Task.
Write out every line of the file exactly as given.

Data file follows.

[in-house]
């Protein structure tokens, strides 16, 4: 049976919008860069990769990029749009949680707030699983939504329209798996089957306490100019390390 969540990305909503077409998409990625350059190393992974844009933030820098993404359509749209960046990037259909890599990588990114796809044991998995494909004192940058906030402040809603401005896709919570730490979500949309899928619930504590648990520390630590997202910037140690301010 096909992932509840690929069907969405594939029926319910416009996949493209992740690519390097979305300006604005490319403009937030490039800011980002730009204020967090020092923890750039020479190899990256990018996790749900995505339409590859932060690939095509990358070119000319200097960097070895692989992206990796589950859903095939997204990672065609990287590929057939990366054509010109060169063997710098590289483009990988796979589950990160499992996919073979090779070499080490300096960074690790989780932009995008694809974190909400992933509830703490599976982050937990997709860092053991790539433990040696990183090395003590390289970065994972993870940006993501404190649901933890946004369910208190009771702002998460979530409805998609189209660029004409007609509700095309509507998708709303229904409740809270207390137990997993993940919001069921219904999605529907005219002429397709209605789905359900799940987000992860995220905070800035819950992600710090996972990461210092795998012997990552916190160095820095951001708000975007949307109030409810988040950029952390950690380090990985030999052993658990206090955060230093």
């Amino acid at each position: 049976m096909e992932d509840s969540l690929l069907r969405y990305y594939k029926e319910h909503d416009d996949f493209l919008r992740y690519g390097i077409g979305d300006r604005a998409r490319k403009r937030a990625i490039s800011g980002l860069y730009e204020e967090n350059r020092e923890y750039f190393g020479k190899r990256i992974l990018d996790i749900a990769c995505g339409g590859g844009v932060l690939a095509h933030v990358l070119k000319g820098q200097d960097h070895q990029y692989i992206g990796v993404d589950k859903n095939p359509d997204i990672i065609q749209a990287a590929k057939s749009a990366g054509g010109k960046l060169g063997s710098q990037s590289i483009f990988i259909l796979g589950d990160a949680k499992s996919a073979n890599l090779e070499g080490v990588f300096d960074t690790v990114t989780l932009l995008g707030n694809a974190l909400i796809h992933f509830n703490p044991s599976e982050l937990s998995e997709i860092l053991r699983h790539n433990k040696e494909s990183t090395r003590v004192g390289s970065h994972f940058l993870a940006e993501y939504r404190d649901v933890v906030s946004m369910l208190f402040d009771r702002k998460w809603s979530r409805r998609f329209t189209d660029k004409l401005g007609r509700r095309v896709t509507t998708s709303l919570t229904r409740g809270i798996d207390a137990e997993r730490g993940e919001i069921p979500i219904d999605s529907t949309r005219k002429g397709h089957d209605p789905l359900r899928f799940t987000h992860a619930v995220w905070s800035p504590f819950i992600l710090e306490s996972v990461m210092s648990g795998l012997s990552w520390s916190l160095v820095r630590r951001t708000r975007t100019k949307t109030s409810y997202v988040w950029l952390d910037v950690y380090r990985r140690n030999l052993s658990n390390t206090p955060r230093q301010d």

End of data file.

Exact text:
[in-house]
């Protein structure tokens, strides 16, 4: 049976919008860069990769990029749009949680707030699983939504329209798996089957306490100019390390 969540990305909503077409998409990625350059190393992974844009933030820098993404359509749209960046990037259909890599990588990114796809044991998995494909004192940058906030402040809603401005896709919570730490979500949309899928619930504590648990520390630590997202910037140690301010 096909992932509840690929069907969405594939029926319910416009996949493209992740690519390097979305300006604005490319403009937030490039800011980002730009204020967090020092923890750039020479190899990256990018996790749900995505339409590859932060690939095509990358070119000319200097960097070895692989992206990796589950859903095939997204990672065609990287590929057939990366054509010109060169063997710098590289483009990988796979589950990160499992996919073979090779070499080490300096960074690790989780932009995008694809974190909400992933509830703490599976982050937990997709860092053991790539433990040696990183090395003590390289970065994972993870940006993501404190649901933890946004369910208190009771702002998460979530409805998609189209660029004409007609509700095309509507998708709303229904409740809270207390137990997993993940919001069921219904999605529907005219002429397709209605789905359900799940987000992860995220905070800035819950992600710090996972990461210092795998012997990552916190160095820095951001708000975007949307109030409810988040950029952390950690380090990985030999052993658990206090955060230093």
């Amino acid at each position: 049976m096909e992932d509840s969540l690929l069907r969405y990305y594939k029926e319910h909503d416009d996949f493209l919008r992740y690519g390097i077409g979305d300006r604005a998409r490319k403009r937030a990625i490039s800011g980002l860069y730009e204020e967090n350059r020092e923890y750039f190393g020479k190899r990256i992974l990018d996790i749900a990769c995505g339409g590859g844009v932060l690939a095509h933030v990358l070119k000319g820098q200097d960097h070895q990029y692989i992206g990796v993404d589950k859903n095939p359509d997204i990672i065609q749209a990287a590929k057939s749009a990366g054509g010109k960046l060169g063997s710098q990037s590289i483009f990988i259909l796979g589950d990160a949680k499992s996919a073979n890599l090779e070499g080490v990588f300096d960074t690790v990114t989780l932009l995008g707030n694809a974190l909400i796809h992933f509830n703490p044991s599976e982050l937990s998995e997709i860092l053991r699983h790539n433990k040696e494909s990183t090395r003590v004192g390289s970065h994972f940058l993870a940006e993501y939504r404190d649901v933890v906030s946004m369910l208190f402040d009771r702002k998460w809603s979530r409805r998609f329209t189209d660029k004409l401005g007609r509700r095309v896709t509507t998708s709303l919570t229904r409740g809270i798996d207390a137990e997993r730490g993940e919001i069921p979500i219904d999605s529907t949309r005219k002429g397709h089957d209605p789905l359900r899928f799940t987000h992860a619930v995220w905070s800035p504590f819950i992600l710090e306490s996972v990461m210092s648990g795998l012997s990552w520390s916190l160095v820095r630590r951001t708000r975007t100019k949307t109030s409810y997202v988040w950029l952390d910037v950690y380090r990985r140690n030999l052993s658990n390390t206090p955060r230093q301010d």